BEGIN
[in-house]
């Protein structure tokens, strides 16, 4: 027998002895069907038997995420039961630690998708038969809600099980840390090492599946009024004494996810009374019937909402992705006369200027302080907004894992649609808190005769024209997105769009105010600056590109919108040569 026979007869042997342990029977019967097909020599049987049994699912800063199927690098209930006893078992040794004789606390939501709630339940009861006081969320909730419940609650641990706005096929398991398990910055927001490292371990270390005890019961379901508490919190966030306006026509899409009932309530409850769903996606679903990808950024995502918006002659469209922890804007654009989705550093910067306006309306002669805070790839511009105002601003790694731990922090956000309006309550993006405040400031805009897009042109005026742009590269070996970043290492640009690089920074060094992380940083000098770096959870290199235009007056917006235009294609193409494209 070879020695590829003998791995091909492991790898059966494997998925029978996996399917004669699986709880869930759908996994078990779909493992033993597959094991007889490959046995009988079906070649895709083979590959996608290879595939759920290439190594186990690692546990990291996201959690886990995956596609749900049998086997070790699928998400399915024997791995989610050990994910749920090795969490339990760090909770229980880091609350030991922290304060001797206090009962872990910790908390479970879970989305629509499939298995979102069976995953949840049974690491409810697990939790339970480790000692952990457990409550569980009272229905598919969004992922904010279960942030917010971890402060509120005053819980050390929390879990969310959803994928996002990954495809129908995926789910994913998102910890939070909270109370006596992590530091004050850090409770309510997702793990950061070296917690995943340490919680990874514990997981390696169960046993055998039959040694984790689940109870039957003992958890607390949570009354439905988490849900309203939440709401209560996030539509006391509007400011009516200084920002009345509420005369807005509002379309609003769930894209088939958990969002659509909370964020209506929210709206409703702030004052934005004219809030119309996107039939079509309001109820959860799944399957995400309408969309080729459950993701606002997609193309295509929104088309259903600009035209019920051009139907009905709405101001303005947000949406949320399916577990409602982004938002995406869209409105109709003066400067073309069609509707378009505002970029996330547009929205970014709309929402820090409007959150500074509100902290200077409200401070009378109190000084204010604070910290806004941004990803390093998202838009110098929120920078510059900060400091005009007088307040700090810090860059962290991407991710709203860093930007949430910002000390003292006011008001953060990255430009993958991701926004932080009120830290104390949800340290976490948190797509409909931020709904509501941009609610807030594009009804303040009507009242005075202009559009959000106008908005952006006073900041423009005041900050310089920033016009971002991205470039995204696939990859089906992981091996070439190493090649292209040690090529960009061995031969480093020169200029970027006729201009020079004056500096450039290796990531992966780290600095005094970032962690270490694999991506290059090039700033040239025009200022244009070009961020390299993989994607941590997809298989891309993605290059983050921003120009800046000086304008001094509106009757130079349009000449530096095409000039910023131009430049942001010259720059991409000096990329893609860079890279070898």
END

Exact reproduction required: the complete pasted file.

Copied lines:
[in-house]
């Protein structure tokens, strides 16, 4: 027998002895069907038997995420039961630690998708038969809600099980840390090492599946009024004494996810009374019937909402992705006369200027302080907004894992649609808190005769024209997105769009105010600056590109919108040569 026979007869042997342990029977019967097909020599049987049994699912800063199927690098209930006893078992040794004789606390939501709630339940009861006081969320909730419940609650641990706005096929398991398990910055927001490292371990270390005890019961379901508490919190966030306006026509899409009932309530409850769903996606679903990808950024995502918006002659469209922890804007654009989705550093910067306006309306002669805070790839511009105002601003790694731990922090956000309006309550993006405040400031805009897009042109005026742009590269070996970043290492640009690089920074060094992380940083000098770096959870290199235009007056917006235009294609193409494209 070879020695590829003998791995091909492991790898059966494997998925029978996996399917004669699986709880869930759908996994078990779909493992033993597959094991007889490959046995009988079906070649895709083979590959996608290879595939759920290439190594186990690692546990990291996201959690886990995956596609749900049998086997070790699928998400399915024997791995989610050990994910749920090795969490339990760090909770229980880091609350030991922290304060001797206090009962872990910790908390479970879970989305629509499939298995979102069976995953949840049974690491409810697990939790339970480790000692952990457990409550569980009272229905598919969004992922904010279960942030917010971890402060509120005053819980050390929390879990969310959803994928996002990954495809129908995926789910994913998102910890939070909270109370006596992590530091004050850090409770309510997702793990950061070296917690995943340490919680990874514990997981390696169960046993055998039959040694984790689940109870039957003992958890607390949570009354439905988490849900309203939440709401209560996030539509006391509007400011009516200084920002009345509420005369807005509002379309609003769930894209088939958990969002659509909370964020209506929210709206409703702030004052934005004219809030119309996107039939079509309001109820959860799944399957995400309408969309080729459950993701606002997609193309295509929104088309259903600009035209019920051009139907009905709405101001303005947000949406949320399916577990409602982004938002995406869209409105109709003066400067073309069609509707378009505002970029996330547009929205970014709309929402820090409007959150500074509100902290200077409200401070009378109190000084204010604070910290806004941004990803390093998202838009110098929120920078510059900060400091005009007088307040700090810090860059962290991407991710709203860093930007949430910002000390003292006011008001953060990255430009993958991701926004932080009120830290104390949800340290976490948190797509409909931020709904509501941009609610807030594009009804303040009507009242005075202009559009959000106008908005952006006073900041423009005041900050310089920033016009971002991205470039995204696939990859089906992981091996070439190493090649292209040690090529960009061995031969480093020169200029970027006729201009020079004056500096450039290796990531992966780290600095005094970032962690270490694999991506290059090039700033040239025009200022244009070009961020390299993989994607941590997809298989891309993605290059983050921003120009800046000086304008001094509106009757130079349009000449530096095409000039910023131009430049942001010259720059991409000096990329893609860079890279070898």